Archetype cationic iridium complexes and their use in solid-state light-emitting electrochemical cells

Rubén D. Costa, Enrique Ortí, Henk J. Bolink, Stefan Graber, Silvia Schaffner, Markus Neuburger, Catherine E. Housecroft, Edwin C. Constable

Research output: Contribution to journalArticlepeer-review

214 Citations (Scopus)

Abstract

The archetype ionic transition-metal complexes (iTMCs) [lr(ppy) 2(bpy)][PF6] and [lr(ppy)2(phen)][PF 6], where Hppy = 2-phenylpyridine, bpy = 2,2′bipyridine, and phen = 1,10-phenanthroline, are used as the primary active components in light-emitting electrochemical cells (LECs). Solution and solid-state photophysical properties are reported for both complexes and are interpreted with the help of density functional theory calculations. LEC devices based on these archetype complexes exhibit long turn-on times (70 and 160h, respectively) and low external quantum efficiencies (∼2%) when the complex is used as a pure film. The long turn-on times are attributed to the low mobility of the counterions. The performance of the devices dramatically improves when small amounts of ionic liquids (ILs) are added to the Ir-iTMC: the turn-on time improves drastically (from hours to minutes) and the device current and power efficiency increase by almost one order of magnitude. However, the improvement of the turn-on time is unfortunately accompanied by a decrease in the stability of the device from 700 h to a few hours. After a careful study of the lr-iTMC:IL molar ratios, an optimum between turn-on time and stability is found at a ratio of 4:1. The performance of the optimized devices using these rather simple complexes is among the best reported to date. This holds great promise for devices that use specially-designed iTMCs and demonstrates the prospect for LECs as low-cost light sources.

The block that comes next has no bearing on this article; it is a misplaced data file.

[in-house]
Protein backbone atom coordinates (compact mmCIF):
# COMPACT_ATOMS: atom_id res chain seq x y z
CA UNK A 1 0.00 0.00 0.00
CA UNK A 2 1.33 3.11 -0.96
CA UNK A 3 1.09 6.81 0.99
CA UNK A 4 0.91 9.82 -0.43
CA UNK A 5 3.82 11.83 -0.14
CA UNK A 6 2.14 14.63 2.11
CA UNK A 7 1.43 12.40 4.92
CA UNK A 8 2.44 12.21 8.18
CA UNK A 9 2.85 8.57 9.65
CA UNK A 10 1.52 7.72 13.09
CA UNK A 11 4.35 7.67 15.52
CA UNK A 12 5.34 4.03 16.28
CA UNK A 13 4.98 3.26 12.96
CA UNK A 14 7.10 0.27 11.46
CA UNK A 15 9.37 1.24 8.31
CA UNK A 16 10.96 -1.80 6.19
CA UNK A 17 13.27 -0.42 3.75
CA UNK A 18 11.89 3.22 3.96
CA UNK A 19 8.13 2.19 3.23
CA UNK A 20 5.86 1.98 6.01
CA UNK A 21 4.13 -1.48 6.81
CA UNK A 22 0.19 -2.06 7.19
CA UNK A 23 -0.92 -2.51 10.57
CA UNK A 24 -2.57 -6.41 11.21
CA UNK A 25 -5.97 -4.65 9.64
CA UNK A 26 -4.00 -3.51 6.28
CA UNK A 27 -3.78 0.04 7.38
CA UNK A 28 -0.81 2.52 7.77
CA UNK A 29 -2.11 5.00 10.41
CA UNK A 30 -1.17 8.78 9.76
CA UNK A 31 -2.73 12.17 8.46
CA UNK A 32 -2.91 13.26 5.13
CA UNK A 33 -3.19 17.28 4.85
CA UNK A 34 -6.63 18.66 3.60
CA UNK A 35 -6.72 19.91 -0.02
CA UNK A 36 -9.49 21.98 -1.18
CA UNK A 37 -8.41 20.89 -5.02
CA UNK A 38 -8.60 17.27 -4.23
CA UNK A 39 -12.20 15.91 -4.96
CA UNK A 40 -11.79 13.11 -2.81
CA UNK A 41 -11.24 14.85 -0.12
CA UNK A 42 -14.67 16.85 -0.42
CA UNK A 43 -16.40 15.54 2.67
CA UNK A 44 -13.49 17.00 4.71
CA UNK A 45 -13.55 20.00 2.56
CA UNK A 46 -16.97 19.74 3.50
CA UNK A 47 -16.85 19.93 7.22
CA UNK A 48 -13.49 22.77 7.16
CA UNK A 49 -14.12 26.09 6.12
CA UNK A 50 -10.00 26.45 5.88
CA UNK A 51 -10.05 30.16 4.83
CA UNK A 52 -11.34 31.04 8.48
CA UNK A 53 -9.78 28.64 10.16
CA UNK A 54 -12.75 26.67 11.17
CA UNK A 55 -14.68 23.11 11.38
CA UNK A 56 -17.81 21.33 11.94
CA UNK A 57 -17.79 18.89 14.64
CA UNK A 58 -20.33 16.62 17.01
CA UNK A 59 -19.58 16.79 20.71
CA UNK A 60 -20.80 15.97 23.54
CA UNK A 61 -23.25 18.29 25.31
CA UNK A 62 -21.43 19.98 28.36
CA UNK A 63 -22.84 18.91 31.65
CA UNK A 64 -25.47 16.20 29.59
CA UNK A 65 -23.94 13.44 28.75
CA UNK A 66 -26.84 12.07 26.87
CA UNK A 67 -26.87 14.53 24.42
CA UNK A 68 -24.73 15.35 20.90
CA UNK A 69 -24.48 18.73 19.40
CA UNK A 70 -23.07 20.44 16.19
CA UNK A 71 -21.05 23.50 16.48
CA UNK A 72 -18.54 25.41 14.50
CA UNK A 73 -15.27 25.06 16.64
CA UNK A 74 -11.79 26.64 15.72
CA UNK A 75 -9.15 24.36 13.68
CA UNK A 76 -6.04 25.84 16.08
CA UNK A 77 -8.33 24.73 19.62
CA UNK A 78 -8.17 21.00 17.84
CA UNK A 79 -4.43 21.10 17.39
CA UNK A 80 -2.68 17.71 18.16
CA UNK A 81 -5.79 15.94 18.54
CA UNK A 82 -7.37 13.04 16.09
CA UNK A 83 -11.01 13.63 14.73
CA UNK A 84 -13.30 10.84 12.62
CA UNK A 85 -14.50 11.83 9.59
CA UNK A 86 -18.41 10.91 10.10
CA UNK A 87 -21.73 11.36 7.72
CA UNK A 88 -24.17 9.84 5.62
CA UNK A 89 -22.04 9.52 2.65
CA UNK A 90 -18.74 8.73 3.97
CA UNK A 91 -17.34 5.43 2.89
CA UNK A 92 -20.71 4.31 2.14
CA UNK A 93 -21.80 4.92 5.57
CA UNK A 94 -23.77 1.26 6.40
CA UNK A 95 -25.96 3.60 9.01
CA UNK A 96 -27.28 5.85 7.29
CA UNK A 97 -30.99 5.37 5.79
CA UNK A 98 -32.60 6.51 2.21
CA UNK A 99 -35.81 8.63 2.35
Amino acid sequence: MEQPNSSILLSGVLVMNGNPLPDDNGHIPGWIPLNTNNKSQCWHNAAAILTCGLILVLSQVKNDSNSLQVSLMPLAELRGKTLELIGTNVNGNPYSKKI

Original languageEnglish
Pages (from-to)3456-3463
Number of pages8
JournalAdvanced Functional Materials
Volume19
Issue number21
DOIs
Publication statusPublished - 2009 Nov 9
Externally publishedYes

ASJC Scopus subject areas

  • Chemistry(all)
  • Materials Science(all)
  • Condensed Matter Physics

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